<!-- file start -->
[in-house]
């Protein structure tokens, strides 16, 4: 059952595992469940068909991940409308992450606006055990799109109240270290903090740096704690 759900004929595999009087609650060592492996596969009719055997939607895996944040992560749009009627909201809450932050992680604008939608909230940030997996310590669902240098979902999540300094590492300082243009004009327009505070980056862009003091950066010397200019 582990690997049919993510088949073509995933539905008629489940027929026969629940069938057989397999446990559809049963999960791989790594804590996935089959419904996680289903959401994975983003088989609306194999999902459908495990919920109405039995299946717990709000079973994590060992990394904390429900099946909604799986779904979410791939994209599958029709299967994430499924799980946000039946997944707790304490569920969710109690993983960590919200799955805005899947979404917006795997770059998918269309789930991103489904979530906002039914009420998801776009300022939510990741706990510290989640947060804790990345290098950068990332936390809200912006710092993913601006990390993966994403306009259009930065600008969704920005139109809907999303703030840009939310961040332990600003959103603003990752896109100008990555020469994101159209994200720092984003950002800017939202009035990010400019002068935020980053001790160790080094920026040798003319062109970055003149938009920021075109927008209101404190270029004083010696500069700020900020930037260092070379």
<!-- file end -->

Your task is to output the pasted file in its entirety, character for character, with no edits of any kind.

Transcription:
[in-house]
């Protein structure tokens, strides 16, 4: 059952595992469940068909991940409308992450606006055990799109109240270290903090740096704690 759900004929595999009087609650060592492996596969009719055997939607895996944040992560749009009627909201809450932050992680604008939608909230940030997996310590669902240098979902999540300094590492300082243009004009327009505070980056862009003091950066010397200019 582990690997049919993510088949073509995933539905008629489940027929026969629940069938057989397999446990559809049963999960791989790594804590996935089959419904996680289903959401994975983003088989609306194999999902459908495990919920109405039995299946717990709000079973994590060992990394904390429900099946909604799986779904979410791939994209599958029709299967994430499924799980946000039946997944707790304490569920969710109690993983960590919200799955805005899947979404917006795997770059998918269309789930991103489904979530906002039914009420998801776009300022939510990741706990510290989640947060804790990345290098950068990332936390809200912006710092993913601006990390993966994403306009259009930065600008969704920005139109809907999303703030840009939310961040332990600003959103603003990752896109100008990555020469994101159209994200720092984003950002800017939202009035990010400019002068935020980053001790160790080094920026040798003319062109970055003149938009920021075109927008209101404190270029004083010696500069700020900020930037260092070379």